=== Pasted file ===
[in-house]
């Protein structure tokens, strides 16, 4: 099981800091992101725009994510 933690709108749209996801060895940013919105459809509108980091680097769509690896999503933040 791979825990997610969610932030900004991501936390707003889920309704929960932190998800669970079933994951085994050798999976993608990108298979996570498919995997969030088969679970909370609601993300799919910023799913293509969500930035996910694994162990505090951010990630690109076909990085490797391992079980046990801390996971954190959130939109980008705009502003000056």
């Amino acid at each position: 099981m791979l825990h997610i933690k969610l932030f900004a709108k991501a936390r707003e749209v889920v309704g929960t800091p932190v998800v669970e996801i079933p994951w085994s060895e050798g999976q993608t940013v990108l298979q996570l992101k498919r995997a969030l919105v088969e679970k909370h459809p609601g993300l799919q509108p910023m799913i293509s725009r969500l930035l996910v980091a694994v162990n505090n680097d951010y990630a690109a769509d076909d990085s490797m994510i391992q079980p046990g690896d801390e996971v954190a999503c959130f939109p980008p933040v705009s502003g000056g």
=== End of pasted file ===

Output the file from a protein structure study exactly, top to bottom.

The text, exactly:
[in-house]
């Protein structure tokens, strides 16, 4: 099981800091992101725009994510 933690709108749209996801060895940013919105459809509108980091680097769509690896999503933040 791979825990997610969610932030900004991501936390707003889920309704929960932190998800669970079933994951085994050798999976993608990108298979996570498919995997969030088969679970909370609601993300799919910023799913293509969500930035996910694994162990505090951010990630690109076909990085490797391992079980046990801390996971954190959130939109980008705009502003000056």
């Amino acid at each position: 099981m791979l825990h997610i933690k969610l932030f900004a709108k991501a936390r707003e749209v889920v309704g929960t800091p932190v998800v669970e996801i079933p994951w085994s060895e050798g999976q993608t940013v990108l298979q996570l992101k498919r995997a969030l919105v088969e679970k909370h459809p609601g993300l799919q509108p910023m799913i293509s725009r969500l930035l996910v980091a694994v162990n505090n680097d951010y990630a690109a769509d076909d990085s490797m994510i391992q079980p046990g690896d801390e996971v954190a999503c959130f939109p980008p933040v705009s502003g000056g």